African-American women who are obese or have gained a significant amount of weight during pregnancy have a higher chance of giving birth to abnormally large babies, according to study findings published online in the journal Obesity and reported by HealthDay News.

For the study, researchers reviewed data on 59,000 mothers from the Black Women’s Health Study. Scientists compared information on the moms of 691 full-term infants who weighed more than 8.8 pounds—a condition known as macrosomia—with that of mothers with newborns who weighed less.

Researchers found that mothers who were overweight and who gained excess weight before and during pregnancy had a higher risk of having a baby with macrosomia. Macrosomia can lead to infection, hemorrhage, preeclampsia (high blood pressure and protein in the urine) and a baby’s death near birth; the condition can also necessitate a C-section.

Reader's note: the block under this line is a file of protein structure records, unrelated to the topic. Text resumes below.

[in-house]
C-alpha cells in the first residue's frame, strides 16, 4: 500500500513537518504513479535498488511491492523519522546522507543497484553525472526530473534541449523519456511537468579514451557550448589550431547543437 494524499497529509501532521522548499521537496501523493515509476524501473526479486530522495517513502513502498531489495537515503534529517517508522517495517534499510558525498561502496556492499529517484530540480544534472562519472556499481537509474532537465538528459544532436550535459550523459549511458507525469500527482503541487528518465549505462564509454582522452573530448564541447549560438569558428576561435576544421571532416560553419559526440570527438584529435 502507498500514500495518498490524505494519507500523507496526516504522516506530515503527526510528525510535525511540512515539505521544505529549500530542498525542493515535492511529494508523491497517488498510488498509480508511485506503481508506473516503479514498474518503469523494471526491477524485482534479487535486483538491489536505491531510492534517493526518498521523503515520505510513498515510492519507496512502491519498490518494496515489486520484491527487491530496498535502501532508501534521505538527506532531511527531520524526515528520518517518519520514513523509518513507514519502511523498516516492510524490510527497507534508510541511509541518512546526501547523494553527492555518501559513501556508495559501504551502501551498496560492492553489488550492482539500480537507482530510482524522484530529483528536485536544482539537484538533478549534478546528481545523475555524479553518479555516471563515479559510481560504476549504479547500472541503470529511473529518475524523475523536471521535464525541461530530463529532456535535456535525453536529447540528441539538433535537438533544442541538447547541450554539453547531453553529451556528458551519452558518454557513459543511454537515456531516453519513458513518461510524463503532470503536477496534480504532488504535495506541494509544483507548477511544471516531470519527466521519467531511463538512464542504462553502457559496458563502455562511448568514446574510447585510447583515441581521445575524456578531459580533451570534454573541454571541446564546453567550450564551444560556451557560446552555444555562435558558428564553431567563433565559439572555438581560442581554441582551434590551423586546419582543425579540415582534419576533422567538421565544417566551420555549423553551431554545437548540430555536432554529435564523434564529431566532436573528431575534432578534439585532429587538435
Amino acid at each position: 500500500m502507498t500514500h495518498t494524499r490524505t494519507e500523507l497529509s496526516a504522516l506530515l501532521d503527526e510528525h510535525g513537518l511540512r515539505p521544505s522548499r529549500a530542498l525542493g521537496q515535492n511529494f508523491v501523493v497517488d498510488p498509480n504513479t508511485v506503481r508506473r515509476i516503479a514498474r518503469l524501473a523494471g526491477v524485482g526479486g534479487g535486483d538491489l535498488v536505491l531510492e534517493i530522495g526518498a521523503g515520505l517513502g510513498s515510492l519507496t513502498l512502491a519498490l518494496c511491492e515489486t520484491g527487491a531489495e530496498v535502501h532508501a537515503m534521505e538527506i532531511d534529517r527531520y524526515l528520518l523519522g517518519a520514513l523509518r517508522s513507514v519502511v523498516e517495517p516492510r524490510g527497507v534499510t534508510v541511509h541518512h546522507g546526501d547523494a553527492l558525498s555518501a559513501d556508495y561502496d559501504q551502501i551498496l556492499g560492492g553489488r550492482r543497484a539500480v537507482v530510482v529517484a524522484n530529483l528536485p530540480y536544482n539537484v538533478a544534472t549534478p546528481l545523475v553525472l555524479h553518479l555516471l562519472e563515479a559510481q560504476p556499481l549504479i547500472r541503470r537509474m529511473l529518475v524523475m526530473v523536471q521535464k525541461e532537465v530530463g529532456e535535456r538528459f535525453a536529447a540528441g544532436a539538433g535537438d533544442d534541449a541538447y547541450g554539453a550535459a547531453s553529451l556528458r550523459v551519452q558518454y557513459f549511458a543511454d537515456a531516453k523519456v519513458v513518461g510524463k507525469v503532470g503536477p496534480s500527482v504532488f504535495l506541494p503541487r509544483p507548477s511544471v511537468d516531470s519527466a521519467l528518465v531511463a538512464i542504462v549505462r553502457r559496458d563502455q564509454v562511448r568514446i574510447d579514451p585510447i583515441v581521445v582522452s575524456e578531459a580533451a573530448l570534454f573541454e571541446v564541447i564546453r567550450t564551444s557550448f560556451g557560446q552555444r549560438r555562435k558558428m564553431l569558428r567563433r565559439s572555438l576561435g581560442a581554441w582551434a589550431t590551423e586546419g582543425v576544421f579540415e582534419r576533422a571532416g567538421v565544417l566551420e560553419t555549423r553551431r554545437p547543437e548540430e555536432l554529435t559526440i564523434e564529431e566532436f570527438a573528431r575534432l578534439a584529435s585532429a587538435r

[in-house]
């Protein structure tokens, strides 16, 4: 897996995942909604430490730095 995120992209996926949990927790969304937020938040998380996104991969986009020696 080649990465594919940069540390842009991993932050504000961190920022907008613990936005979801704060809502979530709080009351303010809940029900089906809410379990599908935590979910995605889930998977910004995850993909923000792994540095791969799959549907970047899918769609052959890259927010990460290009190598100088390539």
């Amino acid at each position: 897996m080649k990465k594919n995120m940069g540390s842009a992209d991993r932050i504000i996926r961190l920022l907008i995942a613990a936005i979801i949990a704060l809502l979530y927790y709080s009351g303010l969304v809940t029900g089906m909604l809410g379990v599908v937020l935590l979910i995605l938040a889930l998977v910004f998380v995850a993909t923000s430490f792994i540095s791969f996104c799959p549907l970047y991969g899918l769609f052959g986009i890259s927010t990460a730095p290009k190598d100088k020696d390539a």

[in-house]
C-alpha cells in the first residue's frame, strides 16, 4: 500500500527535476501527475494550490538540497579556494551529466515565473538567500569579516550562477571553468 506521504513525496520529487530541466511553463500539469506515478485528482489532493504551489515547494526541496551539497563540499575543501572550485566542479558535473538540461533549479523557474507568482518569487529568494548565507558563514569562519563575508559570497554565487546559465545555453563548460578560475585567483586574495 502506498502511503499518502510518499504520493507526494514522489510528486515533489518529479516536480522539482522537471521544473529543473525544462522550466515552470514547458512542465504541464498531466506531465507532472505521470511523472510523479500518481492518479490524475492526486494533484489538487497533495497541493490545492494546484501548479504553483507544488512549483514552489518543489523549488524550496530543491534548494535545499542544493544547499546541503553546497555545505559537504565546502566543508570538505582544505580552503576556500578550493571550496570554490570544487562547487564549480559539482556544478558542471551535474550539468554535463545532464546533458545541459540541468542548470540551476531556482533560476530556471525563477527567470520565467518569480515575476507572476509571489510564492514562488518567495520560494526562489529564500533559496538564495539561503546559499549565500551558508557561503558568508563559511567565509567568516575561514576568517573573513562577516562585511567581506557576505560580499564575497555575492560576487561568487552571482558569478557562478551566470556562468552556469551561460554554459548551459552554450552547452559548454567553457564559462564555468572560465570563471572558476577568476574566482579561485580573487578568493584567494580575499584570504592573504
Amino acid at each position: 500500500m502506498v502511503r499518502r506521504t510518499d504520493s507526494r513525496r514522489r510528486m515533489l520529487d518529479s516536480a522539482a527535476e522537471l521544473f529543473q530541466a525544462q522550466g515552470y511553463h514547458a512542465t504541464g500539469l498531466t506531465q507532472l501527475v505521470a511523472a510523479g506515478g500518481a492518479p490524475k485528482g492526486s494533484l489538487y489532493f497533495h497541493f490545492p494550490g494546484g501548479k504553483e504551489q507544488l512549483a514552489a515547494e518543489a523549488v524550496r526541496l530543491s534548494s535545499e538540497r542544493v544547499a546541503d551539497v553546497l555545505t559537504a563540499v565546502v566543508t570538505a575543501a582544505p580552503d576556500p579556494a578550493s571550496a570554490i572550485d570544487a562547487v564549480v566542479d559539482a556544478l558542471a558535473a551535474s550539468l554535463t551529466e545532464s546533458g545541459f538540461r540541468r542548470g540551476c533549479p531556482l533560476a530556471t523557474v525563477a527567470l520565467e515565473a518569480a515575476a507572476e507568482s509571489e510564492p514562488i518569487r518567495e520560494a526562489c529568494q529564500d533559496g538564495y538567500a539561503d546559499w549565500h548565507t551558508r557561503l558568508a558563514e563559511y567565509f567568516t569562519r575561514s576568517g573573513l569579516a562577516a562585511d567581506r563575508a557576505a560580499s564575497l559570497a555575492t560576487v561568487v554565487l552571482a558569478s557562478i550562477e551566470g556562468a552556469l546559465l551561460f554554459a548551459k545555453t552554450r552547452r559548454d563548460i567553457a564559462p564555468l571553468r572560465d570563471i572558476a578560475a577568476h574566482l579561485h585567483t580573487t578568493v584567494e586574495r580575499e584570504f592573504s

’’Our data suggest that it is especially important for obese women to adhere to the [Institute of Medicine] guidelines for pregnancy weight gain to reduce their risk of macrosomia,’’ said the study’s senior author, Lauren Wise, ScD, ScM, an associate professor of epidemiology at the Boston University School of Public Health.

According to the Institute of Medicine, obese women should restrict weight gain to between 11 to 20 pounds during pregnancy, overweight women to between 15 to 25 pounds and women of normal weight to between 25 to 35 pounds.

Findings also show that children of obese mothers may also be at higher risk of autism. Click here to read more.